Plan Your Next Trip With Desti, A Conversational iPad App Spun Out From Siri-Creator SRI

There’s no shortage of travel guides and services on the web, but in some ways, that can be a curse — travel-planning can become a long process of browsing site after site and reading review after review. That’s where a startup called Desti comes in.

The company emerged last year from SRI International, the research institute where Siri was developed before it spun out into an independent company and then was eventually acquired by Apple. Like Siri (as well as other SRI projects, including banking-focused Lola) Desti is designed to function as a virtual personal assistant — in this case, an assistant focused on travel.

As demonstrated for me by founder and CEO Nadav Gur, when a traveler opens Desti, they can start a chat window where they tell the app what they’re looking for, such as “pinot wineries in Napa.” Desti pulls data and content from around the web to provide you with a list of (you guessed it) pinot wineries in Napa. Users can look at the details of each location — not just the basic facts, but also summaries that “extract meaningful fact and meaningful sentiment” from the available content. So if someone’s looking at a hotel listing, the app could tell them that a number of reviews said that it was great for families, or that most visitors complained about the cleanliness.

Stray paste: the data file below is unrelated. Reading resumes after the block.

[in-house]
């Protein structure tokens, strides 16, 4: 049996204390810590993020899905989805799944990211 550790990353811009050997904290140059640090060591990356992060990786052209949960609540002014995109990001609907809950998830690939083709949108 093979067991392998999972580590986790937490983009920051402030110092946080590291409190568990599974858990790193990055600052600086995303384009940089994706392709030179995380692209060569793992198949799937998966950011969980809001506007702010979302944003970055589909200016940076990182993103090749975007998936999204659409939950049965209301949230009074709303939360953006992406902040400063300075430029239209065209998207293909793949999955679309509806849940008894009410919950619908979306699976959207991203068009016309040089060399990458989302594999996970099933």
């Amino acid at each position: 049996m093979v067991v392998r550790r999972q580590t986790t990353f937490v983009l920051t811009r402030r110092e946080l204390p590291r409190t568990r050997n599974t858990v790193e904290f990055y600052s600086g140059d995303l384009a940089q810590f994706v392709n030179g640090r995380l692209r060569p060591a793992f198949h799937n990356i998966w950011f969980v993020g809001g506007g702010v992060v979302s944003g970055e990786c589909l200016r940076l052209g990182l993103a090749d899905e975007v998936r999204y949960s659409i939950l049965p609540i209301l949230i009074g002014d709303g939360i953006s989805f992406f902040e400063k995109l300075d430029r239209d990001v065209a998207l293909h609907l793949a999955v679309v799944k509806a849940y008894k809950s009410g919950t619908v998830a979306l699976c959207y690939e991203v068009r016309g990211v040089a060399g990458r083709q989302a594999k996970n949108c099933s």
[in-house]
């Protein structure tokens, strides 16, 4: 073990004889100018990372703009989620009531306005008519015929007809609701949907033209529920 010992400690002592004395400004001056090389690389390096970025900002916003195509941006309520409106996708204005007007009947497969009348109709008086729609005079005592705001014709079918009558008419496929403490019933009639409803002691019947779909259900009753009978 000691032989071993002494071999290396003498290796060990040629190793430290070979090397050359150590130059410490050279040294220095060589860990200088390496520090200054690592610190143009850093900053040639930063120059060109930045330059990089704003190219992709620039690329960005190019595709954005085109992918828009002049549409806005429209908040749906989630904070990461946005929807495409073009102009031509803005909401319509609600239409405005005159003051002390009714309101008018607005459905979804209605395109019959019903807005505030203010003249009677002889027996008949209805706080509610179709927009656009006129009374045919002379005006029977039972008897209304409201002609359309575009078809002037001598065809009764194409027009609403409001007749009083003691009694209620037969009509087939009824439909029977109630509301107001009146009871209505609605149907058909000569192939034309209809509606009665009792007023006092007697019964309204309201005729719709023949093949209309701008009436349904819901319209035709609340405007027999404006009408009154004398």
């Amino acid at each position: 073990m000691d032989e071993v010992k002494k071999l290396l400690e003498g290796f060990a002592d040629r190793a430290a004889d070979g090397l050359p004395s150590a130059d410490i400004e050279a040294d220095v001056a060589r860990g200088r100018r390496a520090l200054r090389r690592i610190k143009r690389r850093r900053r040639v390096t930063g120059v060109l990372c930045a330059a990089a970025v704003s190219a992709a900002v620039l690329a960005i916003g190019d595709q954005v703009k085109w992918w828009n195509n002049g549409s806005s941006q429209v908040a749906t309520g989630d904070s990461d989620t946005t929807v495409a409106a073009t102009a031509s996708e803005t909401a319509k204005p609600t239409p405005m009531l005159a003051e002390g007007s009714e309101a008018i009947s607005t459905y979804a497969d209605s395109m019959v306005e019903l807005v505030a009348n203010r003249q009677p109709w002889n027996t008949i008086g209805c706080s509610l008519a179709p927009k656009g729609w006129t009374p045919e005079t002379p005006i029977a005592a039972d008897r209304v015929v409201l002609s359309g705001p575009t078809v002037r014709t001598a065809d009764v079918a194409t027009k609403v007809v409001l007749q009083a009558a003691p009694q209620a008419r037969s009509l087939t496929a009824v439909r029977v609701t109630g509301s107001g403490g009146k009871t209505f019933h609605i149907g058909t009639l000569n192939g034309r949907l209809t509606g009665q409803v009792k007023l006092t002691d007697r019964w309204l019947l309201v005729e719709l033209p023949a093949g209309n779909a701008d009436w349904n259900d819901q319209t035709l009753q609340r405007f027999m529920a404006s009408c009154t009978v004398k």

If users find items they like, they can save them into a collection. (Eventually, Gur said he wants to make those collections collaborative, so that multiple people can plan a trip together.) And they can continue their searches in a way that’s sensitive to context, for example following up their pinot search with the command, “Show me more good wineries nearby.” The results are personalized to your intent and context — the company claims that “No Desti user sees the same content.”

Gur also points out that Desti doesn’t take any money from the hotels for bookings or promotions, so users can trust it to be completely objective in its assessments.

The idea for the app came from Gur’s own experiences with travel. He said that before a trip to Mexico with his wife, he found a good deal on a hotel, then discovered another hotel that had similar ratings but was much cheaper. The cheap hotel seemed like an obviously better choice — until Gur actually read a bunch of the reviews. He realized visitors to the cheap hotel didn’t have a great experience, but they didn’t want to judge it too harshly since it was so cheap.

“I just came into the office the next day knowing that we could [use technology to] analyze this type of information the same way a smart person would,” he said.

More broadly, Gur portrayed Desti as another layer in the online travel ecosystem. It’s not going to compete directly with sites where you find hotels or buy plane tickets. Instead, it should sit on top of those services, perhaps becoming the first place you visit to actually plan the trip, then tapping into other services to handle the logistics.

Desti is launching in a public beta on iPad, with a focus on the San Francisco Bay Area, with more platforms and more locations to follow. The company has raised $1 million in seed funding from Horizon Ventures.